Is sour taste detectable from sour cream?

A family member doesn't like sour cream or yogurt. Is the taste of sour cream detectable in the pound cake?

Sour Cream Pound Cake
Recipe question for: Sour Cream Pound Cake


Lori T. June 17, 2020
As a rule, sour cream in a pound cake doesn't really leave a pronounced taste- any more than buttermilk or vinegar would. The purpose in the poundcake is to provide the acid to activate the baking soda, help with browning, add fat and richness, and help add/retain moisture without making the batter thin. A substitute like cottage cheese would not be able to do that- and I'm not sure about the cream cheese/milk mixture. People who do not like straight sour cream or yogurt frequently do not object to it's use as an ingredient in baked goods though. Usually whatever taste is there is well covered by the sugar and flavorings, frostings, or other additions. But if you think it would be a problem, I'd suggest making a pound cake that does not include either.
CoffeeAndBaconYum June 17, 2020
Hi Lori, thank you for explaining the food chemistry behind the sour cream! I might just try the recipe as is and see how it goes.
Lori T. June 17, 2020
You are very welcome. I don't have any problem with substitutions, but it is helpful to understand what a particular ingredient is doing in the recipe in order to choose one which will actually work best for you. You sure don't want to leave baking soda alone, or your baked goods will have a soapy taste. You can cover up slight tang, but you can't do much with soap.
Aaron H. June 17, 2020
You mostly taste sugar and any flavorings you might add to it.
CoffeeAndBaconYum June 17, 2020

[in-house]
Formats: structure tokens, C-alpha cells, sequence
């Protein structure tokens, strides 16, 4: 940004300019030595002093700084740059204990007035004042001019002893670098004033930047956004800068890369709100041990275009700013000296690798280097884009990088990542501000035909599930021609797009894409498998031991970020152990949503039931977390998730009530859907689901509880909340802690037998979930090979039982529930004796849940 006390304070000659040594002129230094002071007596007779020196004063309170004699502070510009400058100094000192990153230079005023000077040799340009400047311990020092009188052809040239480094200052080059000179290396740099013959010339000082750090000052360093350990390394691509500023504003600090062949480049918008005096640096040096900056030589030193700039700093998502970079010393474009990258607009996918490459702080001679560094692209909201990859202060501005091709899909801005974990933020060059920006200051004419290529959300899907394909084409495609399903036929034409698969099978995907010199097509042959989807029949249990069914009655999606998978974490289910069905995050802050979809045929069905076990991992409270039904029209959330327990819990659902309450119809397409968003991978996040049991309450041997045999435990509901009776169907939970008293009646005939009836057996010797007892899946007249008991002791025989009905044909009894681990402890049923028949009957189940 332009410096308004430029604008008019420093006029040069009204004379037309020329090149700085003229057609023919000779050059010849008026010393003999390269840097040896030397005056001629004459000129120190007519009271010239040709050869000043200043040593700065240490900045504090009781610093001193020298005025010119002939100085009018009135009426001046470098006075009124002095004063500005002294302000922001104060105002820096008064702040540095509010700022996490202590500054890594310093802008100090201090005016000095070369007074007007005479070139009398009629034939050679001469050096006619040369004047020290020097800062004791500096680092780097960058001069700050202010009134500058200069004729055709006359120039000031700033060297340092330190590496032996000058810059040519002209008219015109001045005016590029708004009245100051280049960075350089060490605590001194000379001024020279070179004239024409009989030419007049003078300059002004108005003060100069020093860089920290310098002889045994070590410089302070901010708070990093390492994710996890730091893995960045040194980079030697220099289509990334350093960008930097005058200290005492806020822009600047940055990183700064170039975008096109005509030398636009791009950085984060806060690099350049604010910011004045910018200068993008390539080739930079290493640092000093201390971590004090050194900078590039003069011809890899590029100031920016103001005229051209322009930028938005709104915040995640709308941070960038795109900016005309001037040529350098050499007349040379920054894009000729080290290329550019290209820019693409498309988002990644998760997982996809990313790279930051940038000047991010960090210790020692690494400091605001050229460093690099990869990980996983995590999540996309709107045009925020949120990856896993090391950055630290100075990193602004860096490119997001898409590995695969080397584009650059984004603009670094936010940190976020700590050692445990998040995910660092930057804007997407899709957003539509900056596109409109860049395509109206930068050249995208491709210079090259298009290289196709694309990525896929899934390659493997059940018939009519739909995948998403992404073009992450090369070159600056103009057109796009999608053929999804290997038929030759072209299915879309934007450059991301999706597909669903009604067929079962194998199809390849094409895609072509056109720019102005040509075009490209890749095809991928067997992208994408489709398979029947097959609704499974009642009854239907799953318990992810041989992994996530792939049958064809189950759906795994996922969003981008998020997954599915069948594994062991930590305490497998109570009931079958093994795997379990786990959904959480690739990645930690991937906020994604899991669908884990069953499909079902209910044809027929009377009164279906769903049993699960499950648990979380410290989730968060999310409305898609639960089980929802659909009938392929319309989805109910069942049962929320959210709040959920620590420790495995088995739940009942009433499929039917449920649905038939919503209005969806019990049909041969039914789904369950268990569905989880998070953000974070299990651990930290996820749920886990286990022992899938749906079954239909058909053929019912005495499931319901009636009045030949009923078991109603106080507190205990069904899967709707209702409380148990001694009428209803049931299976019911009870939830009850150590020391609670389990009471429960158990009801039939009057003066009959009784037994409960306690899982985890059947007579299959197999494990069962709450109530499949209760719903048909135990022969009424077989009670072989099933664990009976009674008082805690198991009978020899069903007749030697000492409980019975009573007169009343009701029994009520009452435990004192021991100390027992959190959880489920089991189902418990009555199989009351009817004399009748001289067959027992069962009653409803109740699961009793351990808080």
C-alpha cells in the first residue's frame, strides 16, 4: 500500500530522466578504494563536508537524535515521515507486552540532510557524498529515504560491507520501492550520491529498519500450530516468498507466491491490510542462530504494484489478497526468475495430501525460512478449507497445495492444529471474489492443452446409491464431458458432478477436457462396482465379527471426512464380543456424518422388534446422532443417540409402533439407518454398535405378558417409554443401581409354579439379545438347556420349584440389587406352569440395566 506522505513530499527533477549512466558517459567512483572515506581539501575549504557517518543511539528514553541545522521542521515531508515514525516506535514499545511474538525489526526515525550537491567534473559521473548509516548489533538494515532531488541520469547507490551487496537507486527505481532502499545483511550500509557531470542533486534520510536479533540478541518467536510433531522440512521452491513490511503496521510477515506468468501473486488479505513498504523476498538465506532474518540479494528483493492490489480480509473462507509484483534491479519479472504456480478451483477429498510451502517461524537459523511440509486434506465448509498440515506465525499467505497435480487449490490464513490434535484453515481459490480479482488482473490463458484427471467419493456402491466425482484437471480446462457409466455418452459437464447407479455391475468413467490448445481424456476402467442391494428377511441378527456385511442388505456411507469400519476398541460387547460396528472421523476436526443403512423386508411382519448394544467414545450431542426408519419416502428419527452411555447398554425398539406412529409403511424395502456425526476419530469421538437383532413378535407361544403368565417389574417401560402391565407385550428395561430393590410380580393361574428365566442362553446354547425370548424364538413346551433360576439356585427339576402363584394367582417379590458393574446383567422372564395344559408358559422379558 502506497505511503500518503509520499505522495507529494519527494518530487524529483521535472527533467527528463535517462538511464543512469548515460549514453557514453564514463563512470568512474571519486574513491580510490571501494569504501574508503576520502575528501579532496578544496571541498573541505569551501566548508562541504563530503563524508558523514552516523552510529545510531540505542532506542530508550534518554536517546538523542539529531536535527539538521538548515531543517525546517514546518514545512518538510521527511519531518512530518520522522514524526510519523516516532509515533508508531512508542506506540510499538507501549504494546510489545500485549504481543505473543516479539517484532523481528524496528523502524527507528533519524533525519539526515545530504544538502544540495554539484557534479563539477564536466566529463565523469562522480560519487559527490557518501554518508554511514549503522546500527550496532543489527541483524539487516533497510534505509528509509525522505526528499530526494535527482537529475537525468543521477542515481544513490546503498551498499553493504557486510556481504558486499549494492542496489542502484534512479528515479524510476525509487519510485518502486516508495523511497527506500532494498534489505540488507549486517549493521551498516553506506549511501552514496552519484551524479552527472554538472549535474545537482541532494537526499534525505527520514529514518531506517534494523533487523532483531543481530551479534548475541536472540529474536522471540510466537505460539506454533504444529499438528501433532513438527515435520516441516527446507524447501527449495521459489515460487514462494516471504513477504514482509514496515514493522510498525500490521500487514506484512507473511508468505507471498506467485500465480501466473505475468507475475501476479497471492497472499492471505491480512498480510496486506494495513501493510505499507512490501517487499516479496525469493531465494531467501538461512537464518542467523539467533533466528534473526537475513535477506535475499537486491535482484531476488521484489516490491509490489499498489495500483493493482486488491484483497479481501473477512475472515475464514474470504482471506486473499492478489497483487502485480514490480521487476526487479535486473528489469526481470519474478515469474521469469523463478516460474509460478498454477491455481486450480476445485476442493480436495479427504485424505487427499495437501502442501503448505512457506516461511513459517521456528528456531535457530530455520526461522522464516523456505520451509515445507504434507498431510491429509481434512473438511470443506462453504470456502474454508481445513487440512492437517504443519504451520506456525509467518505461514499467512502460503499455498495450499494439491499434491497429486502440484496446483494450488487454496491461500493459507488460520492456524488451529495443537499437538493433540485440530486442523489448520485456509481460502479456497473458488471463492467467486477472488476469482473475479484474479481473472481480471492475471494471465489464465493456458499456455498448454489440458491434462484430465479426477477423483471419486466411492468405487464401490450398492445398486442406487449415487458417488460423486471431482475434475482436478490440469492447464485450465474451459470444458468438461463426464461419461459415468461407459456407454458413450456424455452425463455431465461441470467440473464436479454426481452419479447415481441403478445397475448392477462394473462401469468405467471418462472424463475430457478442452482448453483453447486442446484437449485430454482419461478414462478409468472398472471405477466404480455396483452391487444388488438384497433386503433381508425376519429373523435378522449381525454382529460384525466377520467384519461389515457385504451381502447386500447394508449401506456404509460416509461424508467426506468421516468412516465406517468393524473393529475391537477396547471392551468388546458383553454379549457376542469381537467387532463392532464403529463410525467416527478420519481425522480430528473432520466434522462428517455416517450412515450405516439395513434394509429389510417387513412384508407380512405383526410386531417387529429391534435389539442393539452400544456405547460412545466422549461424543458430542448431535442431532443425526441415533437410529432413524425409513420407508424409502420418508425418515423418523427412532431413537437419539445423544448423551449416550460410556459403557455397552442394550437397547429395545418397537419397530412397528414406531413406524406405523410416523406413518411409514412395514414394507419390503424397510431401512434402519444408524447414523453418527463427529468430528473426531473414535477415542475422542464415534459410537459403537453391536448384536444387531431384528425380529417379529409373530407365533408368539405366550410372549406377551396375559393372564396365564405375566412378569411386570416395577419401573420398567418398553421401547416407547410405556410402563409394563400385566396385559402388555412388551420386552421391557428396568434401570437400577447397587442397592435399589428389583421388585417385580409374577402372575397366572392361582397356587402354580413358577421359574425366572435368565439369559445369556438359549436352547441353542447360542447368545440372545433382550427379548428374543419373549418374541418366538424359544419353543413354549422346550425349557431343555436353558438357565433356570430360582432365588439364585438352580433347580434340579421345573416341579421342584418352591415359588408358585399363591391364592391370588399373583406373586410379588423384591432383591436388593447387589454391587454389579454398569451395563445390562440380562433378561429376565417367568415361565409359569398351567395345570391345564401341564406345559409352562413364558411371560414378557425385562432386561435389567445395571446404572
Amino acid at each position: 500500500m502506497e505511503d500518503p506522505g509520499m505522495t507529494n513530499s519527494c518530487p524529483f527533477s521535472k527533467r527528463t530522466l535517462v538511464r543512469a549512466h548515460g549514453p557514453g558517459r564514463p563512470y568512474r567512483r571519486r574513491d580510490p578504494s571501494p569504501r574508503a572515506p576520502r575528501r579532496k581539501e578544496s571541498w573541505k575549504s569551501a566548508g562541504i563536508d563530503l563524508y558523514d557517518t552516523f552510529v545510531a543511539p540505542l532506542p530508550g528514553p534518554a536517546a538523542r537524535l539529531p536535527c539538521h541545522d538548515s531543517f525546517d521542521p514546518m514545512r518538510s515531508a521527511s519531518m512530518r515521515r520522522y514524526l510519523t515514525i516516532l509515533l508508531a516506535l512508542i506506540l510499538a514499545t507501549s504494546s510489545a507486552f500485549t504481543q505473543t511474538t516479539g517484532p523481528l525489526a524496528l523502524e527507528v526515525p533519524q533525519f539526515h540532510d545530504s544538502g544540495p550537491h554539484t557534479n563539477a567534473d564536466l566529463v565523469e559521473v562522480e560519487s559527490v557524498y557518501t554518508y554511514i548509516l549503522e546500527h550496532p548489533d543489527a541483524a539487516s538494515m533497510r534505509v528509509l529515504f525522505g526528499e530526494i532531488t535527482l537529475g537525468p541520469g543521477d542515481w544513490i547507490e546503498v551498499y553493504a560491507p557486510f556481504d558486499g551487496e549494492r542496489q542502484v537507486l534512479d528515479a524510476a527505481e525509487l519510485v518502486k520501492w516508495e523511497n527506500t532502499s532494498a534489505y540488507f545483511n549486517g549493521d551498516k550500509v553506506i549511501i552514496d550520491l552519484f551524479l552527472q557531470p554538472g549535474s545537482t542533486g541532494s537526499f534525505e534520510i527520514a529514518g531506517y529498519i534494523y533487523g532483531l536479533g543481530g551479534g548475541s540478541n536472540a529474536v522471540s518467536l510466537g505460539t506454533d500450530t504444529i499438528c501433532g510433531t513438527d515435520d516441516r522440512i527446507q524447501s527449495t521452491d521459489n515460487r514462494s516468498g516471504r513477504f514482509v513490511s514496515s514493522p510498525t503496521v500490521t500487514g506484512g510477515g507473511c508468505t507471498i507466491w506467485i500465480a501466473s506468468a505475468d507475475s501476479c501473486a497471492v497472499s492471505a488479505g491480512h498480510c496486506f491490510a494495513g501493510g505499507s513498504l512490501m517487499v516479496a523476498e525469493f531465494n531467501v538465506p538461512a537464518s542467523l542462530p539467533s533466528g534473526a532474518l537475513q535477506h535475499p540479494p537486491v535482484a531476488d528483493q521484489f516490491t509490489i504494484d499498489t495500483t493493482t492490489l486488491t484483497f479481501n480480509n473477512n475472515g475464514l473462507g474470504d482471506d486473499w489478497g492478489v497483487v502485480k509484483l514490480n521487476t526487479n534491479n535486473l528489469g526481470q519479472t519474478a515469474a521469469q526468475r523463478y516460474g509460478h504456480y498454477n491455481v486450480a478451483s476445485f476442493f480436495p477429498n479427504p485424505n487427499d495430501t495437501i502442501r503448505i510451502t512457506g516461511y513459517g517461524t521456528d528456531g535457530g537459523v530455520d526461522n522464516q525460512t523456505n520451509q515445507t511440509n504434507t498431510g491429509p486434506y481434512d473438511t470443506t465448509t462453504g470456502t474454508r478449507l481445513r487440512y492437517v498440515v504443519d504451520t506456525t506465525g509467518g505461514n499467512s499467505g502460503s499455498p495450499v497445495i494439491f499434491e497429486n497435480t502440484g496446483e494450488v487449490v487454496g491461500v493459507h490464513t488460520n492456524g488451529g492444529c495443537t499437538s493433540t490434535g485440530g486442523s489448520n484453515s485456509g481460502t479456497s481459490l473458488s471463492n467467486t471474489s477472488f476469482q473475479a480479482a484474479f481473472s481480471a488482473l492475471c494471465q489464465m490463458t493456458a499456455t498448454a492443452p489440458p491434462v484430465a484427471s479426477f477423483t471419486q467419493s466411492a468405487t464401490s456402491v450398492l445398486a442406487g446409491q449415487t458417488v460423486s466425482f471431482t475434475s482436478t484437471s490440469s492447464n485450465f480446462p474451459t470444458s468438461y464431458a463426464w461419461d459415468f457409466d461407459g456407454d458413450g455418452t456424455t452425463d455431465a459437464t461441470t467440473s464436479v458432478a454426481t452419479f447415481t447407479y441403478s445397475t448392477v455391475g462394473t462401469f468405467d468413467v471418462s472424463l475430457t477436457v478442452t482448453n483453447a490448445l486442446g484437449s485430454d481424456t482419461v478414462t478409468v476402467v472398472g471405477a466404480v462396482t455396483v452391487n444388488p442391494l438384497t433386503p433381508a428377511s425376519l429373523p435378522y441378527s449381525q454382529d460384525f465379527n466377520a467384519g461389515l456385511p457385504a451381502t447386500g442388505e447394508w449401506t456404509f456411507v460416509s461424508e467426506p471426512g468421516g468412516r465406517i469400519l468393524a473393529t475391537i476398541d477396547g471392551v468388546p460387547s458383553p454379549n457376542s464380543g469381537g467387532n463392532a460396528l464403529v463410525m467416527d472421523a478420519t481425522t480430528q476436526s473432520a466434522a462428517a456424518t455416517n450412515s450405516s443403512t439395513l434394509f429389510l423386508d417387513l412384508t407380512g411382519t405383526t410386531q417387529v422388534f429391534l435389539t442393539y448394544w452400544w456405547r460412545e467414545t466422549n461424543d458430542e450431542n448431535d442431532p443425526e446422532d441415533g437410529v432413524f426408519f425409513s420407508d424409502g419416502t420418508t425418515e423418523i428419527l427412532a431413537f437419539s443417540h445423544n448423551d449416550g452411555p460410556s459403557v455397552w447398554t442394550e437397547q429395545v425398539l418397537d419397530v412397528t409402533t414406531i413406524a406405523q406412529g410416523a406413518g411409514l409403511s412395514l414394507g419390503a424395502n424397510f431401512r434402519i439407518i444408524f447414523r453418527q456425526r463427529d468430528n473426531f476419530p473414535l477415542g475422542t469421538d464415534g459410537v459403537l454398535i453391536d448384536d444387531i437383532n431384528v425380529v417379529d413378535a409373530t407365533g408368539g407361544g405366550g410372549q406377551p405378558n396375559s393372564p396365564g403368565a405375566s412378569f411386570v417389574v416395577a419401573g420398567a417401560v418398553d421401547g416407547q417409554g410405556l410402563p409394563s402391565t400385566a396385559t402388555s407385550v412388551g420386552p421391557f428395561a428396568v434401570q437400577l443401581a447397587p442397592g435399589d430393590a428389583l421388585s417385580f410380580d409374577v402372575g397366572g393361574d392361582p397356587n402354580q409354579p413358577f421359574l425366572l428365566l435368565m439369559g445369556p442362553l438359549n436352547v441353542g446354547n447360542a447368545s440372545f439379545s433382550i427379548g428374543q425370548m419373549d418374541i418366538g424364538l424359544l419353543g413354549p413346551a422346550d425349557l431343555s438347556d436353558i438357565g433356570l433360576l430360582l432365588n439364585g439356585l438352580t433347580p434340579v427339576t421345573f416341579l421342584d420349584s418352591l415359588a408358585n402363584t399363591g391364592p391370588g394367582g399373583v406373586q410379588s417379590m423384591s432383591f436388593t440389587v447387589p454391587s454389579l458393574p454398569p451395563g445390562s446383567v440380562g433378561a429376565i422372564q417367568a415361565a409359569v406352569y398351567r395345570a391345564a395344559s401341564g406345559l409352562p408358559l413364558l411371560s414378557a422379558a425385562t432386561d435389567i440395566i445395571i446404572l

Nancy June 16, 2020
Probably yes.
Are you, by any chance, thinking of a stealth operation to include the disliked item?
If yes, better than that, make the cake without sour cream or yogurt. I've not done it, but I've got a reliable food substitutions bible that suggests many replacements.
Too many to give details for all combinations of butter, cottage cheese, cream cheese, various milks, but if you want one or two, please say and I'll include.
CoffeeAndBaconYum June 16, 2020
Since a full cup of sour cream is used, I just wanted to know how prominent the flavor might be in the finished product. Yes, I'd appreciate it if you could suggest a few substitutes for the sour cream. Thanks for your help!
Nancy June 16, 2020
Here are a couple substitutions for 1 cup sour cream. They give nice creaminess and taste, and are easily available:
1 cup cottage cheese (I would buzz it smooth in processor or blender)
6 oz cream cheese plus 3 tbsp whole milk (also buzzed smooth).
I don't know how to quantify how much the sour cream taste comes through, sorry. Maybe someone else will know and add that info.
Nancy June 17, 2020
Second thoughts, after reading Lori T's comment.
Maybe the sour cream doesn't give much taste to the end result of the cake.
But if you have someone who strongly dislikes an ingredient (whether through taste or digestion) and you can avoid using it without making your dinner into a cafeteria, I would recommend omitting that ingredient for that dinner.
As for needing acid to activate baking soda. If you use one of the non-acidic dairy substitutes, you could help activate the b. soda by adding a teaspoon or so of lemon juice or good quality vinegar to the wets.
CoffeeandBaconYum - you know your family best and what's the best course of action. Over to you.
CoffeeAndBaconYum June 17, 2020
Thank you for your thoughtful help, Nancy!
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